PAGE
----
Monday, January 27, 2014

Challenges to growth

Michael Spence lays out the steps to overcome the challenges to growth (mostly in developed countries):

  • First, expectations are or have been out of line with reality. It takes time for the full impact of deleveraging, structural rebalancing, and restoring shortfalls in tangible and intangible assets via investment to manifest itself. In the meantime, those who are bearing the brunt of the transition costs – the unemployed and the young – need support, and those of us who are more fortunate should bear the costs. Otherwise, the stated intention of restoring inclusive growth patterns will lack credibility, undercutting the ability to make difficult but important choices.
  • Second, achieving full potential growth requires that the widespread pattern of public-sector underinvestment be reversed. A shift from consumption-led to investment-led growth is crucial, and it has to start with the public sector. The best way to use the advanced countries’ remaining fiscal capacity is to restore public investment in the context of a credible multi-year stabilization plan. This is a much better path than one that relies on leverage, low interest rates, and elevated asset prices to stimulate domestic demand beyond its natural recovery level. Not all demand is created equal. We need to get the level up and the composition right.
  • Third, in flexible economies like that of the US, an important structural shift toward external demand is already underway. Exports are growing rapidly (outpacing import growth), owing to lower energy costs, new technologies that favor re-localization, and a declining real effective exchange rate (nominal dollar deprecation combined with muted domestic wage and income growth and higher inflation in major developing-country trading partners). Eventually, these structural shifts will offset a lower (and more sustainable) level of consumption relative to income, unless inappropriate increases in domestic demand short-circuit the process.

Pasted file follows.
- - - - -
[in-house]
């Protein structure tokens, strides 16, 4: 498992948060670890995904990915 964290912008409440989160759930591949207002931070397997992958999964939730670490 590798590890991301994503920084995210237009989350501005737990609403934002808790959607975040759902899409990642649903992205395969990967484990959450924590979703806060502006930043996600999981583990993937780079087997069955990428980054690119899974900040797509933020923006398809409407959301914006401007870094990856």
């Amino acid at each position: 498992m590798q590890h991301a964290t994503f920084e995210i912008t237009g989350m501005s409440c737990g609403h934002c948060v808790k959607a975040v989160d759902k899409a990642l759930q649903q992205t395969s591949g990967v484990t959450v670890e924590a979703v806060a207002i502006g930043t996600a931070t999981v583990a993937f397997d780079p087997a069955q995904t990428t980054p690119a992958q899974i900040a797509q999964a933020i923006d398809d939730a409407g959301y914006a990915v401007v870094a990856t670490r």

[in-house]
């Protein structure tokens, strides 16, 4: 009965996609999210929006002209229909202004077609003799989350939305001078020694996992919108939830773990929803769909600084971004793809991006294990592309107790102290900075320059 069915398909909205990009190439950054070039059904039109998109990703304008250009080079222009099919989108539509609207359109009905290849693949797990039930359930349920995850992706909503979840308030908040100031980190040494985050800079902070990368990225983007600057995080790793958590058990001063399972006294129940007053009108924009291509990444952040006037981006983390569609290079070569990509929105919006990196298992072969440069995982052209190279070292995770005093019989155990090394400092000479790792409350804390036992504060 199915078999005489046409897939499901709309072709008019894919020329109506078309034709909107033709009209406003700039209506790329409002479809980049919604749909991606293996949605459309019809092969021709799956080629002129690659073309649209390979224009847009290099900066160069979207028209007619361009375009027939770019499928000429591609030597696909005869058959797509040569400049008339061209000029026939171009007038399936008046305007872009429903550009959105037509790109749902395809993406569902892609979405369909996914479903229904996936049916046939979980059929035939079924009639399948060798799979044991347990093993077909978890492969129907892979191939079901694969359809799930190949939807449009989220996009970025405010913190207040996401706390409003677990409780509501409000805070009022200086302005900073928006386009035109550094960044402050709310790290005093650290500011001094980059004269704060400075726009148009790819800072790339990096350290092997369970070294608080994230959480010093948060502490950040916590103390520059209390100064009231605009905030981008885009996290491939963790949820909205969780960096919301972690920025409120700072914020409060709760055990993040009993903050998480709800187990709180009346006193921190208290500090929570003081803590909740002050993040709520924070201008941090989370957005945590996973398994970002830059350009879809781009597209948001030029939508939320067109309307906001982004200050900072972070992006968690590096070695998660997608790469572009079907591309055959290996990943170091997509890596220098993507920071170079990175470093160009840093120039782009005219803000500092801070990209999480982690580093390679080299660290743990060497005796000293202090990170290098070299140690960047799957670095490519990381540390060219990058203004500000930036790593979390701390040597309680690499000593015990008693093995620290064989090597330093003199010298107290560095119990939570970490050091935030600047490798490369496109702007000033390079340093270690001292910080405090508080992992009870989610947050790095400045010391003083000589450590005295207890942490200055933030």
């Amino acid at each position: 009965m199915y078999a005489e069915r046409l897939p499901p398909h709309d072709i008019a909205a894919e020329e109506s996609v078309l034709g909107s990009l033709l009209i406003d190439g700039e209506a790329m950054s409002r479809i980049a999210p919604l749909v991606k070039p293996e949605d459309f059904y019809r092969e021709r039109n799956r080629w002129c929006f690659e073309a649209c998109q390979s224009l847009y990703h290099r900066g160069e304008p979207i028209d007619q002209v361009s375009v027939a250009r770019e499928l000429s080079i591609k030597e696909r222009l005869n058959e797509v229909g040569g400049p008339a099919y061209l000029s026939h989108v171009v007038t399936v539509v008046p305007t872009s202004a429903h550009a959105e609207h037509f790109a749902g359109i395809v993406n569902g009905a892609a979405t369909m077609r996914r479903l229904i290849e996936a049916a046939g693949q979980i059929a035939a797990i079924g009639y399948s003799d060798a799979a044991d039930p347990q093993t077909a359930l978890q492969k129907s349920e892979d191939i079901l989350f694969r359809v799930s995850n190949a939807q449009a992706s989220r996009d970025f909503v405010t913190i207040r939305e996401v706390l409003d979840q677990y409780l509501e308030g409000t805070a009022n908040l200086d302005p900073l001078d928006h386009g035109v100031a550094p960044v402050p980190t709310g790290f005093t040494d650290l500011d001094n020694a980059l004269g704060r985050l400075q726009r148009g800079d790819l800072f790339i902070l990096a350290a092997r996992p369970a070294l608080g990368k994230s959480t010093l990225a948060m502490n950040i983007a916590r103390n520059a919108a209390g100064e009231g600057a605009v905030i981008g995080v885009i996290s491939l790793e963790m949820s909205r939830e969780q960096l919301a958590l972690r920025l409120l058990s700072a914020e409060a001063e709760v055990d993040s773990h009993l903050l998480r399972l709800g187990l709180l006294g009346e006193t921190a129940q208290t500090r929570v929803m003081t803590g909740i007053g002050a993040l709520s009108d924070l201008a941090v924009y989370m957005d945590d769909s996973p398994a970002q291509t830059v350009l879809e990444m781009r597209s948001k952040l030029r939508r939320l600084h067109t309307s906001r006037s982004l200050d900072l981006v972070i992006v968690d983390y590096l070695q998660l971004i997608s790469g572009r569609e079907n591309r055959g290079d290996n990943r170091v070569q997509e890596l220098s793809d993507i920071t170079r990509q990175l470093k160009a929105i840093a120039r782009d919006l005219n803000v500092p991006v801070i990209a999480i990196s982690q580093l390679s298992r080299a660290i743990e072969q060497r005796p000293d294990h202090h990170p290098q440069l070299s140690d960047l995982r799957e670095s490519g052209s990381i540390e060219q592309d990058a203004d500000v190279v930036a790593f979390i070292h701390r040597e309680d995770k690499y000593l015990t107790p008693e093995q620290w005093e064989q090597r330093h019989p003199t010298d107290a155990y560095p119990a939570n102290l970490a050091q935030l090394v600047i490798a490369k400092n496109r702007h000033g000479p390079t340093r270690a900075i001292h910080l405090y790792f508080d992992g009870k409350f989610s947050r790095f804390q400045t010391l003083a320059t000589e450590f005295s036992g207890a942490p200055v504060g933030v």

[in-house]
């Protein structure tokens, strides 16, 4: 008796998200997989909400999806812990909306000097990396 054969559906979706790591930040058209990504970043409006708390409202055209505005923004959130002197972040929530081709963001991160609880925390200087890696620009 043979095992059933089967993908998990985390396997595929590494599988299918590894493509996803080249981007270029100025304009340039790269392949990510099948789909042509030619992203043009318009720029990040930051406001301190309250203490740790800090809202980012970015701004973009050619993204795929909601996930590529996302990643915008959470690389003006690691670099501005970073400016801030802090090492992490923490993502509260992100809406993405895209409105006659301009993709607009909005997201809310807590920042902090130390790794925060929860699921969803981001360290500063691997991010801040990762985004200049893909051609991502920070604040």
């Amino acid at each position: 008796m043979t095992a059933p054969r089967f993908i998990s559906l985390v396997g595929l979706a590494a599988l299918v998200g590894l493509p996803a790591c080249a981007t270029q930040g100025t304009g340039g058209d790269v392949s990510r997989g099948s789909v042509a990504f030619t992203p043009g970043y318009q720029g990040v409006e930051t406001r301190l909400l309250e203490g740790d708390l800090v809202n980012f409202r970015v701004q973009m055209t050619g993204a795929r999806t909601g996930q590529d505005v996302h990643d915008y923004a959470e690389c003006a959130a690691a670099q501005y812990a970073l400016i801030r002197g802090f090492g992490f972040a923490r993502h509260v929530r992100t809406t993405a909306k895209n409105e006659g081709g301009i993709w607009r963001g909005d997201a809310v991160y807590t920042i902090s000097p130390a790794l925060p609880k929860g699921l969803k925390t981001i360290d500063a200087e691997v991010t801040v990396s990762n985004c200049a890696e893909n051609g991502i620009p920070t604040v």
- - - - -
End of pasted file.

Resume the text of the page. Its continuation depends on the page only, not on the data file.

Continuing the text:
• Fourth, economies with structural rigidities need to take steps to remove them. All economies must be adaptable to structural change in order to support growth, and flexibility becomes more important in altering defective growth patterns, because it affects the speed of recovery.
  • Finally, leadership is required to build a consensus around a new growth model and the burden-sharing needed to implement it successfully. Many developing countries spend a lot of time in a stable, no-growth equilibrium, and then shift to a more positive one. There is nothing automatic about that. In all of the cases with which I am familiar, effective leadership was the catalyst.